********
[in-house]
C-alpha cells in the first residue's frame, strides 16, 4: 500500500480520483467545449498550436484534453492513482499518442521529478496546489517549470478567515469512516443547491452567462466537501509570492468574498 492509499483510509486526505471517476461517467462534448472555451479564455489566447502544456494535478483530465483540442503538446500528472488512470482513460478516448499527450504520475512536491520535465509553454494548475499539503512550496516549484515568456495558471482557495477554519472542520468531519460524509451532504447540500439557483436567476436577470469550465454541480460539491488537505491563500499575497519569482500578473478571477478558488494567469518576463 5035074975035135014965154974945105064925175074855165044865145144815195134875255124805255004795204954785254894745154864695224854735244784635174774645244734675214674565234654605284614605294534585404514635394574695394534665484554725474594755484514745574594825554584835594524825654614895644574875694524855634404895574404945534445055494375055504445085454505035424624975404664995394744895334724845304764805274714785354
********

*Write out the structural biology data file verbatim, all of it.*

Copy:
[in-house]
C-alpha cells in the first residue's frame, strides 16, 4: 500500500480520483467545449498550436484534453492513482499518442521529478496546489517549470478567515469512516443547491452567462466537501509570492468574498 492509499483510509486526505471517476461517467462534448472555451479564455489566447502544456494535478483530465483540442503538446500528472488512470482513460478516448499527450504520475512536491520535465509553454494548475499539503512550496516549484515568456495558471482557495477554519472542520468531519460524509451532504447540500439557483436567476436577470469550465454541480460539491488537505491563500499575497519569482500578473478571477478558488494567469518576463 5035074975035135014965154974945105064925175074855165044865145144815195134875255124805255004795204954785254894745154864695224854735244784635174774645244734675214674565234654605284614605294534585404514635394574695394534665484554725474594755484514745574594825554584835594524825654614895644574875694524855634404895574404945534445055494375055504445085454505035424624975404664995394744895334724845304764805274714785354